Lastly, I’d be remiss if I didn’t mention the sleek and cool style of the XCM-50. As someone who takes great pride in their gaming set-up, it was refreshing to have a stylish peripheral that did the job well and looked good doing it. The XCM-50 seems much different from the average streaming mic like the Blue Yeti and Razer Seiren V2 X, trading in the soft pill-like shape for a sharper and cleaner cuboid professional look. 

Rode X XCM50: performance


(Image credit: Future)

The Rode X XCM50 impressed me immensely when it came to overall performance. Having previously used a handful of streaming gear, finding something that fit my needs was refreshing. 

While I record the occasional video and dabble in streaming, it’s by no means my full-time job, so I’ve always hesitated to spend a little extra on my mics, but now I realize that you truly do get what you pay for. 

The star of the show are the warm and clear vocals. As someone who probably has too much stress on fricative sounds (s, z, th letters), I sometimes find recordings of myself to sound very harsh. Luckily the XCM-50 gave a warmer ting to my recordings as it softened the fricative sounds and boosted plosive ones instead (p, b, t, g, letters). The premium condenser capsule ensured high-quality recorded audio. 


(Image credit: Future)

I was also impressed with the background noise cancellation and the cardioid polar pattern that was incredibly focused. If you position your mic correctly (I placed the studio arm slightly above my head and angled it towards my mouth), you won’t have to worry about much background noise from my keyboard and mouse.

The biggest surprise had to be how much I liked the XCM-50’s zero-latency headphone output. After plugging my Turtle Beach Recon 50X headset into it, the audio felt crisper and deeper. The 3D audio was also better when playing FPS games like Overwatch 2 and Call of Duty Modern Warfare 2 remake.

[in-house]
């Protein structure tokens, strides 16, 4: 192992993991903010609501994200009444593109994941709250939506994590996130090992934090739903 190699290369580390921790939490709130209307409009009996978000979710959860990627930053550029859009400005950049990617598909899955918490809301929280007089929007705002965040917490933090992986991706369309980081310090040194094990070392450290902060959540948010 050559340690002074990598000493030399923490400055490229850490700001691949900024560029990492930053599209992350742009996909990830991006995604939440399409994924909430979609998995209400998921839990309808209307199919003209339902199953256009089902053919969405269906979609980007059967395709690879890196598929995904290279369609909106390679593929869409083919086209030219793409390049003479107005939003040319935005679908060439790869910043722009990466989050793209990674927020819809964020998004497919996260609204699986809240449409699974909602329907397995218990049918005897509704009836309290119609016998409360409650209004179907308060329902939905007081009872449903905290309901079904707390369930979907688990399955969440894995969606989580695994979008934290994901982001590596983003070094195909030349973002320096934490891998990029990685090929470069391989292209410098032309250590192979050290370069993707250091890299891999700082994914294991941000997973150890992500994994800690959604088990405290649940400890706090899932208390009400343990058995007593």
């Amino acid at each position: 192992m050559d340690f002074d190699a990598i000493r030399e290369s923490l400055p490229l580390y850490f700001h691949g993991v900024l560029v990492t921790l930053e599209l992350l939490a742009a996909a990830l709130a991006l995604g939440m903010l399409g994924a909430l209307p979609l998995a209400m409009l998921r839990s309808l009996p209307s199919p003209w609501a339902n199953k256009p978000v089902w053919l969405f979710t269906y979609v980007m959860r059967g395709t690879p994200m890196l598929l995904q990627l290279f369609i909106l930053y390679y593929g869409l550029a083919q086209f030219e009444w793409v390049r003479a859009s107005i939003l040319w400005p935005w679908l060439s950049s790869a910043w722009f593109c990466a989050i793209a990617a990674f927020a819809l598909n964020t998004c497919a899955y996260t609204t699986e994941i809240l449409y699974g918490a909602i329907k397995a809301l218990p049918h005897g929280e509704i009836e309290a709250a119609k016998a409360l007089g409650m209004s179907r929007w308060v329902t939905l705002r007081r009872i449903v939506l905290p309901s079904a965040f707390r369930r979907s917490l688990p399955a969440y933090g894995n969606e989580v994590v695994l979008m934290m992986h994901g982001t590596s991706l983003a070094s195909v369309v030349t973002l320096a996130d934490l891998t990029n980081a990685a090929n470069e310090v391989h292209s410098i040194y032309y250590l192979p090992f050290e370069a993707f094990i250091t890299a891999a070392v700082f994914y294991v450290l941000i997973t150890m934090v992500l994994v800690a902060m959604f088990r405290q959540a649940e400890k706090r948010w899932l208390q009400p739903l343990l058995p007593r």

Should I buy the Rode X XCM50?

Buy if...

You want crisp and warm audio 

The highlight of this mic was the audio quality. As someone who enjoys streaming and making video content, it was reassuring to have audio quality as good as this. 

You want something easy to set up 

The Rode X XCM50 is one of the few Rode peripherals that don’t need an interface. The USB connection is excellent for people with less space, a smaller budget, and new to streaming.

Don't buy if...

You’re on a budget 

As great as this mic is, it isn’t something you can buy on a whim. A discounted price will help you swallow this rather large pill, but it may be good to shop around before you commit. 

Elie Gould
Features Writer

Elie is a Features Writer for TechRadar Gaming, here to write about anything new or slightly weird. Before writing for TRG, Elie studied for a Masters at Cardiff University JOMEC in International Journalism and Documentaries – spending their free time filming short docs or editing the gaming section for their student publications. 

Elie’s first step into gaming was through Pokémon but they've taken the natural next step in the horror genre. Any and every game that would keep you up at night is on their list to play - despite the fact that one of Elie’s biggest fears is being chased.